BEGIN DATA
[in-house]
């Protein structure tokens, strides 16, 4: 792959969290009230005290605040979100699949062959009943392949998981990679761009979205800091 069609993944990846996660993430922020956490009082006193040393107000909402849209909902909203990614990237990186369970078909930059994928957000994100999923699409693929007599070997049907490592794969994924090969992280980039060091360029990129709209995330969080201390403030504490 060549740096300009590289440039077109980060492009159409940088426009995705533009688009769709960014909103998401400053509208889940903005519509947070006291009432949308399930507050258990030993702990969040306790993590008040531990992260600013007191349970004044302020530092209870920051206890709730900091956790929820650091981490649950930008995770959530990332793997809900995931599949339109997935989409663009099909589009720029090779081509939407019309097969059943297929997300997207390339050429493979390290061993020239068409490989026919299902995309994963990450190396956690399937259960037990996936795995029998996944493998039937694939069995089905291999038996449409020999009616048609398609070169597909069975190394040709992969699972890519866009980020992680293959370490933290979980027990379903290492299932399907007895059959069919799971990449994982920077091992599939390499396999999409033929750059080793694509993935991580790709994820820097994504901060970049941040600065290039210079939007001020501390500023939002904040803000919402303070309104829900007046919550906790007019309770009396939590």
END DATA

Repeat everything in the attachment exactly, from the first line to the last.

[in-house]
């Protein structure tokens, strides 16, 4: 792959969290009230005290605040979100699949062959009943392949998981990679761009979205800091 069609993944990846996660993430922020956490009082006193040393107000909402849209909902909203990614990237990186369970078909930059994928957000994100999923699409693929007599070997049907490592794969994924090969992280980039060091360029990129709209995330969080201390403030504490 060549740096300009590289440039077109980060492009159409940088426009995705533009688009769709960014909103998401400053509208889940903005519509947070006291009432949308399930507050258990030993702990969040306790993590008040531990992260600013007191349970004044302020530092209870920051206890709730900091956790929820650091981490649950930008995770959530990332793997809900995931599949339109997935989409663009099909589009720029090779081509939407019309097969059943297929997300997207390339050429493979390290061993020239068409490989026919299902995309994963990450190396956690399937259960037990996936795995029998996944493998039937694939069995089905291999038996449409020999009616048609398609070169597909069975190394040709992969699972890519866009980020992680293959370490933290979980027990379903290492299932399907007895059959069919799971990449994982920077091992599939390499396999999409033929750059080793694509993935991580790709994820820097994504901060970049941040600065290039210079939007001020501390500023939002904040803000919402303070309104829900007046919550906790007019309770009396939590």